Bloomfield Road, used by Blackpool FC since 1900, staged exhibition rugby league matches in aid of the Shipwrecked Mariners Society in the 1920s.

Decades later, as fans flocked to sporting events in the immediate post-War years, interest in forming another club in the town gathered momentum.

A project, launched in 1950, to build a stadium on the site of a former aerodrome near Blackpool’s Stanley Park to house such a club as well as a speedway team might have fallen through. But the local council remained supportive, and in the Summer of 1952, staged a tournament involving four professional clubs at the athletics ground within Stanley Park, with Salford the winners.

And for 1954-55, Blackpool Borough, having raised £5,900 in share capital, were given the green light by the Rugby Football League, following in the footsteps of Workington Town, who had entered in 1945-46, Whitehaven (1948-49) and Doncaster (1951-52).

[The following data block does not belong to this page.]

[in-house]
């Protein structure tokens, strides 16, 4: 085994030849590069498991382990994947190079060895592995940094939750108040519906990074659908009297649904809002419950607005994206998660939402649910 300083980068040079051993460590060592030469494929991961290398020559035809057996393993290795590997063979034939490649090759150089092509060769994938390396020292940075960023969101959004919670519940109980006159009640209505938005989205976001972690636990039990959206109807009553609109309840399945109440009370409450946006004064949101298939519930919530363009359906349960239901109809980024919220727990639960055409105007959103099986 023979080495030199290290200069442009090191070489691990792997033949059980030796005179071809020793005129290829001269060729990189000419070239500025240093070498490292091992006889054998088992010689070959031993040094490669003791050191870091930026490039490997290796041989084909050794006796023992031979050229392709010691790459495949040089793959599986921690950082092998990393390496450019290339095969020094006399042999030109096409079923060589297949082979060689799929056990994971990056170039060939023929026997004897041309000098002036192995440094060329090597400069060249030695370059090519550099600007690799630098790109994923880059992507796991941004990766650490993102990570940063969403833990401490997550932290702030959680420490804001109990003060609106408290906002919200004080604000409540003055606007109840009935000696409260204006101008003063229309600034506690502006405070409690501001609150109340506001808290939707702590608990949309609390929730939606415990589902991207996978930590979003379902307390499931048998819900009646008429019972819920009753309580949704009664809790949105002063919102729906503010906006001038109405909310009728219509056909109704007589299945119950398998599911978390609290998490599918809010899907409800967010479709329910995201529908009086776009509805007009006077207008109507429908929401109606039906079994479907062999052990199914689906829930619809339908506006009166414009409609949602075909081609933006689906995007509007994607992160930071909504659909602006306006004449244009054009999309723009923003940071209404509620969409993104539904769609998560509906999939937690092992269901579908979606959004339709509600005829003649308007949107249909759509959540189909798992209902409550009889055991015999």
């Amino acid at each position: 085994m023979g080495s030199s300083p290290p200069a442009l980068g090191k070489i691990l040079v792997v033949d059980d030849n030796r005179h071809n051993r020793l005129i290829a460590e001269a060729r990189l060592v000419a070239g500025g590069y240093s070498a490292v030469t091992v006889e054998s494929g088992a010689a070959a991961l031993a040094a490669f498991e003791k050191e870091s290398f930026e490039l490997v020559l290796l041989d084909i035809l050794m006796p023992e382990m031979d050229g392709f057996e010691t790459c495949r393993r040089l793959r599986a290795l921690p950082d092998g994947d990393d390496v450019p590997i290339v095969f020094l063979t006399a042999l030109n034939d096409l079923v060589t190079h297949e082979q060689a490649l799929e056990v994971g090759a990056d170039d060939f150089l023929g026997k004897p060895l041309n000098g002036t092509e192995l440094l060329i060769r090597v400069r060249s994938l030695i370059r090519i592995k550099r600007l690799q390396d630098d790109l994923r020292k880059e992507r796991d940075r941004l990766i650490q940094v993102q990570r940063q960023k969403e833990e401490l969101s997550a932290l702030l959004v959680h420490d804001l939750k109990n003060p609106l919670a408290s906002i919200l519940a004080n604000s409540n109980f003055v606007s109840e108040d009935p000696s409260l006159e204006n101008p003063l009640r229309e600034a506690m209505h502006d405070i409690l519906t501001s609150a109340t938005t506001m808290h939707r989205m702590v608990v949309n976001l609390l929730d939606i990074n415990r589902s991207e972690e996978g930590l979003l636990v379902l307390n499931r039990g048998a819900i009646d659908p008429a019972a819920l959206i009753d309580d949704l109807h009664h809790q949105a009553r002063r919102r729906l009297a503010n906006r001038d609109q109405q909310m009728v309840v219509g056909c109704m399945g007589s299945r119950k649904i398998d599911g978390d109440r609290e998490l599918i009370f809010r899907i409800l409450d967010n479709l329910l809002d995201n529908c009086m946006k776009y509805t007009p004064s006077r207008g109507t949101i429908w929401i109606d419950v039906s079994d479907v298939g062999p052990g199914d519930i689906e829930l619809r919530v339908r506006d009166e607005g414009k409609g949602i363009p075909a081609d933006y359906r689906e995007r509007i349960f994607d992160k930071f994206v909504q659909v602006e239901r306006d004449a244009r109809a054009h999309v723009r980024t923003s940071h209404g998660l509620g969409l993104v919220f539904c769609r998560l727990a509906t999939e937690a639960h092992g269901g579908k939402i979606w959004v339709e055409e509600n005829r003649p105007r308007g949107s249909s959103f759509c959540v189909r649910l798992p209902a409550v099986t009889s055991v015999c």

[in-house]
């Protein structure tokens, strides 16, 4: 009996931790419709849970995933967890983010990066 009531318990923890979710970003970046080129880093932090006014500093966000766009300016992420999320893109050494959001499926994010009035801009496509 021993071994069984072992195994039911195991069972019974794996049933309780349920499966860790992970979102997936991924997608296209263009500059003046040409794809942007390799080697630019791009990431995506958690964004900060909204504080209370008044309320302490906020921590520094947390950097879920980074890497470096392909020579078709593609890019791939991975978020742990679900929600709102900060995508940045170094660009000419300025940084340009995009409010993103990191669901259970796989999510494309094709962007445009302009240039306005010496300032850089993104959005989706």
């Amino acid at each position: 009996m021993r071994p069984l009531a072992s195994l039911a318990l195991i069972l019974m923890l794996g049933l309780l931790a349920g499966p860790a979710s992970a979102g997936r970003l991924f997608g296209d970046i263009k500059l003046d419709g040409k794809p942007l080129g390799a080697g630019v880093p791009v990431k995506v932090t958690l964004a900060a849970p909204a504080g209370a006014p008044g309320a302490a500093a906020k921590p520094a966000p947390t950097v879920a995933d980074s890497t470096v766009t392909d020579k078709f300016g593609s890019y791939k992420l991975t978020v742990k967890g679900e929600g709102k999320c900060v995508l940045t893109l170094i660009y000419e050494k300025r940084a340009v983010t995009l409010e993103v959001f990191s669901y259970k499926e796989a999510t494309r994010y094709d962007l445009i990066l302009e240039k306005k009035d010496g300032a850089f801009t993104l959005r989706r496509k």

The ‘Golden Milers’ were based at Blackpool Greyhound Stadium, which had been in business since 1927 and ahead of the new club’s inaugural season, held an exhibition match between Swinton and Rochdale Hornets in a bid to spark increased local interest in the 13-a-side game.

But the venue was far from ideal, because the pitch was the minimum size permitted, with only around 4,000 able to view in comfort (that said, twice that many saw the second home league match, which St Helens won 34-2).

For bigger games, Borough had to use Bloomfield Road, and 12,015 watched the meeting with the New Zealand tourists, drawn 24-24, in September 1955, while a club-record 20,946 witnessed the 24-13 Challenge Cup quarter-final defeat by Leigh in March 1957.

In general however, gates were disappointing, and as the club struggled to make ends meet and their better players were transferred.

Borough’s future was seriously threatened when the greyhound stadium was sold for housing and they were given notice to leave the ground by the end of the 1962-63 season.

But again the council helped out, granting a 21-year lease for a former gasworks site not far from Bloomfield Road on which Borough Park was built at a cost of £110,000, which was £40,000 above the original estimate, in time for the start of 1963-64.